The first time I ever came to this airport – I was very little – my father taught me how escalators worked. I had never seen so many in one place before.
Sure, I knew the function of an escalator was to take people quickly on an inclined plain from one floor to another. But I never knew what they were really for. My father showed me that day.
“Follow me,” he said. I did so. Up one escalator. Down another. Up the same one that I had just gone up. Down. Up. Eventually it became a game of cat-and-mouse.
He did things that I did not know were possible to do on escalators – like walk while riding one to move faster, and go up an escalator that was meant to take people down.
Life was so innocent then. Breaking conventions was an amazing feat of accomplishment for me. Non-conformity was something that my father had been engraining within me from the time of my birth. That is probably the single most attributable lesson that can be applied to my father’s legacy.
Of course, that was all before 9-11. So many things about this airport have changed since then.
Mainly, the extreme lack of enthusiasm around me. Fear has gripped this nation.
People these days are so damned scared when they come to airports. I can see the fear in all of their faces, I can smell the stench of it wafting behind them like a putrid perfume as they walk in front of me.
They are scared of the TSA primarily. They are also scared of Al Quaeda, they are scared of the IRA, they are scared of the TEA party, and abortion bombers.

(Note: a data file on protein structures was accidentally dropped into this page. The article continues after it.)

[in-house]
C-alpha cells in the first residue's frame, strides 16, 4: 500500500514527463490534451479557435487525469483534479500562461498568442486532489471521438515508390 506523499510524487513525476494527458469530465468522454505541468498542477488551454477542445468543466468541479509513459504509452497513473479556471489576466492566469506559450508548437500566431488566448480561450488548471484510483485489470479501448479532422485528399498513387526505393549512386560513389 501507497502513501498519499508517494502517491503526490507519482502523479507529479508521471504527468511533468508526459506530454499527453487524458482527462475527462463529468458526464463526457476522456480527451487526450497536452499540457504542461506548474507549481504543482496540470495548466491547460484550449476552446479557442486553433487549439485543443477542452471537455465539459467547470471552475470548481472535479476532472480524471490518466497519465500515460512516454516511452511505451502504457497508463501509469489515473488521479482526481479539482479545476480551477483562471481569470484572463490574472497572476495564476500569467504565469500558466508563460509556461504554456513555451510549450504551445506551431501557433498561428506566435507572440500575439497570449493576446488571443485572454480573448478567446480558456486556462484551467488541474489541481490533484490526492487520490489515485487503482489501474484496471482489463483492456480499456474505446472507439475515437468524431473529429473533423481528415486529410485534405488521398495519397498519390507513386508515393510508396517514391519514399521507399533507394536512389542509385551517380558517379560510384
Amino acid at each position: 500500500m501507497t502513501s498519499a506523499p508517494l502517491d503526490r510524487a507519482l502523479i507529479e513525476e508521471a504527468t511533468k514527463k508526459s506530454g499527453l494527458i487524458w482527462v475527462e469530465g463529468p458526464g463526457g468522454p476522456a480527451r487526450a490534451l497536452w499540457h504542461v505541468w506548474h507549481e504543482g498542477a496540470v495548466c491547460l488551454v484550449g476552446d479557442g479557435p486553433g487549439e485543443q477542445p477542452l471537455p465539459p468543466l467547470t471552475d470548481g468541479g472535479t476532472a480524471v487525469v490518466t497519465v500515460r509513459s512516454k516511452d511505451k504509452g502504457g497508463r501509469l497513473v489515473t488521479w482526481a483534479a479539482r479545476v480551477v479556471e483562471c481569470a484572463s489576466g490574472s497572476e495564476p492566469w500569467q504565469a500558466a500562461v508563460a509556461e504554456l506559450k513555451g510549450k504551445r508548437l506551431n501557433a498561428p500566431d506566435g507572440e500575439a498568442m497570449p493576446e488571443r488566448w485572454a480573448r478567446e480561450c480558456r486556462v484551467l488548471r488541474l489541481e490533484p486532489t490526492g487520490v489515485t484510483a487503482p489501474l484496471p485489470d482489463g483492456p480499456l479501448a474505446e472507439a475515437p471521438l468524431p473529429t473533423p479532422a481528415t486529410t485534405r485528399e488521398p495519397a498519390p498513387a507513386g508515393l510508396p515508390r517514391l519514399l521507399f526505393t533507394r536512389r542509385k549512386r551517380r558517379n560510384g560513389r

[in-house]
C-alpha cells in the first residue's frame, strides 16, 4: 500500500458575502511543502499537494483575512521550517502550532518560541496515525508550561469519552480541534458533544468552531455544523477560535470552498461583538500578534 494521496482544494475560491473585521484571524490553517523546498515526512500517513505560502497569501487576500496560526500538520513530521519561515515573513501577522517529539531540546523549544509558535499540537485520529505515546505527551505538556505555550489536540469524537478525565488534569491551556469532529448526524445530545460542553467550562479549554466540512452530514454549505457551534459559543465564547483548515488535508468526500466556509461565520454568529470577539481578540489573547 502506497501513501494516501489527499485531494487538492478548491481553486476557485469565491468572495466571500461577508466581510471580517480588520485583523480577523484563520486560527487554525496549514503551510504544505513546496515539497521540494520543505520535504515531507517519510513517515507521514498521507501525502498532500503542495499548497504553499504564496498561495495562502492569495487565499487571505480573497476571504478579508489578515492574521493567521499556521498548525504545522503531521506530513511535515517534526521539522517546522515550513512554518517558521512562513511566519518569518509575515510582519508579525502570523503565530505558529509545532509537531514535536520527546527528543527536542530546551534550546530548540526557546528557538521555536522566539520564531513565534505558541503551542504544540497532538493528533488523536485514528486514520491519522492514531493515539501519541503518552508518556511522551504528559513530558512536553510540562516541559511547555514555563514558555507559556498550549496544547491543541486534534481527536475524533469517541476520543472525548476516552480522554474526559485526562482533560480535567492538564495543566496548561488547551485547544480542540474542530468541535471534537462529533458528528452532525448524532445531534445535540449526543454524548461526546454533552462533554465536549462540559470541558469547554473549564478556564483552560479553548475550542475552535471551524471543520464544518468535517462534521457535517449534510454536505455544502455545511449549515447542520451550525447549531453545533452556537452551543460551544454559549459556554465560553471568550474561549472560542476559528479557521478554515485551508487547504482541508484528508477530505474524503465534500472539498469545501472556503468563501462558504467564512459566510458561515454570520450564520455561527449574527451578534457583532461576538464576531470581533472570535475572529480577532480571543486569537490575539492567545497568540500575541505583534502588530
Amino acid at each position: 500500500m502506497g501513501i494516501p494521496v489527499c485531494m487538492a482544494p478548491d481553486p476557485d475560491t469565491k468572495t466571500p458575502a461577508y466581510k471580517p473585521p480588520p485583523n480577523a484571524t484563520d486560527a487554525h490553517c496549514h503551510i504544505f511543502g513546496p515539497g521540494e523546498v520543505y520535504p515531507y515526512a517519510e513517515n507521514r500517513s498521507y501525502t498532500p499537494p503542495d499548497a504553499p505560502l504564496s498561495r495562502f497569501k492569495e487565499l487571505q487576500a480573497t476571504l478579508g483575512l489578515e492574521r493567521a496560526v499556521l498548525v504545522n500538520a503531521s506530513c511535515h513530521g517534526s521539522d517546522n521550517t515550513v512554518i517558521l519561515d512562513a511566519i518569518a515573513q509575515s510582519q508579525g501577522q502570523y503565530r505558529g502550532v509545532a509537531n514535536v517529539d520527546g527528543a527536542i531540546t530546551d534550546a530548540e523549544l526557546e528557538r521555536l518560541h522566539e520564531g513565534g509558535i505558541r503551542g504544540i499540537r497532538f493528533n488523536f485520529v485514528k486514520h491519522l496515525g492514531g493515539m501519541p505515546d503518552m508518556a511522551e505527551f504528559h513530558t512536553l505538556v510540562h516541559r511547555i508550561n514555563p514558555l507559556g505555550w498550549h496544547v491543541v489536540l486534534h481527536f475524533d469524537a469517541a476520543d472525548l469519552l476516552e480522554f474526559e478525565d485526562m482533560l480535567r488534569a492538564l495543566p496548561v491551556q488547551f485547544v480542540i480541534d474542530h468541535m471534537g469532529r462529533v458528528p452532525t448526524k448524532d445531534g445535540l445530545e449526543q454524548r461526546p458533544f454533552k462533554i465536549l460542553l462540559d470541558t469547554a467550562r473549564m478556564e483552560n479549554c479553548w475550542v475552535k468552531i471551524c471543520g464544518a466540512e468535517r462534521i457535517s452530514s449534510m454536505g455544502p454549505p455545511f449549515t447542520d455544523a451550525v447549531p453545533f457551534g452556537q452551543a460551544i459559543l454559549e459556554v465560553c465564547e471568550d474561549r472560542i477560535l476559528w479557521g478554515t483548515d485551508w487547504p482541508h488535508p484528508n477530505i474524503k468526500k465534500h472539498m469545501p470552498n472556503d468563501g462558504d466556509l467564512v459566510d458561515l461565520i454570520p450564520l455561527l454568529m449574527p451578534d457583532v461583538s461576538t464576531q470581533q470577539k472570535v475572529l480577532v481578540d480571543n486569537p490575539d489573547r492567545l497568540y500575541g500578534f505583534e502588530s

The difference between I and them – they, the conglomerate of faceless figures in every airport across this once-great nation – is that I choose not to be afraid of my eternal travel companion that is my own shadow.
I choose to turn my fears toward the rational: tuberculosis, snakes, spiders, and heartbreak.
“The train will be arriving shortly. Please stand clear of the doors.”
The same sentence is repeated in Chinese.
The train arrives.
I grab onto a pole and stand fast.
The train arrives at the S Gates with an anti-climactic termination. The doors hiss open, as if sarcastically mocking those certain travelers who seem to think that they are performing some great function in the cycle of life by simply performing their duties with the least amount of resistance and the maximum amount of reward.
A song by Cold Play plays overhead as I rise through the ranks of dull imaginations and into the departure terminal, where playful souls can once again be found running wild and free.
Standing at the bottom of the escalator is surreal. The yellow and sliver platforms of this carnival ride are illuminated underfoot by tiny LED lights in uniform sequence spaced apart approximately 12 inches from each other. The lights are reflected on space-age, almost mirror-like aluminum side panels. The whole atmosphere makes me feel more like I am ascending onto the bridge of the Starship Enterprise rather than into the main platform of the S Gate satellite terminal building. The monotone mechanical drone of the escalator’s operation completes the scene. The whole ride soothes my soul in a sort of cold, metallic hug.
It makes me feel like everything is going to be fine, but without any variation in its lifeless demeanor.
As I finally summit the escalator, I am brought out into a world of exactly the same.
Directly in front of me as I step onto the platform is a duty free shop that sells designer accessories for outrageously steep prices. Everything in this airport has been marked up.
The only thing I want to purchase in this airport is a pair of earplugs so that I may focus on writing.
I put in the earplugs. They don’t work. I’m sure they’re great for the intrepid hypochondriac whilst riding an airplane, offering them some sort of placebo effect to soothe their restless souls. Sure, they reduce ambient noises a little, but the only thing they seem to do for the mechanical noises around me is magnify them like two cheap hearing aides. If I couldn’t think before, I most definitely can’t think while wearing them.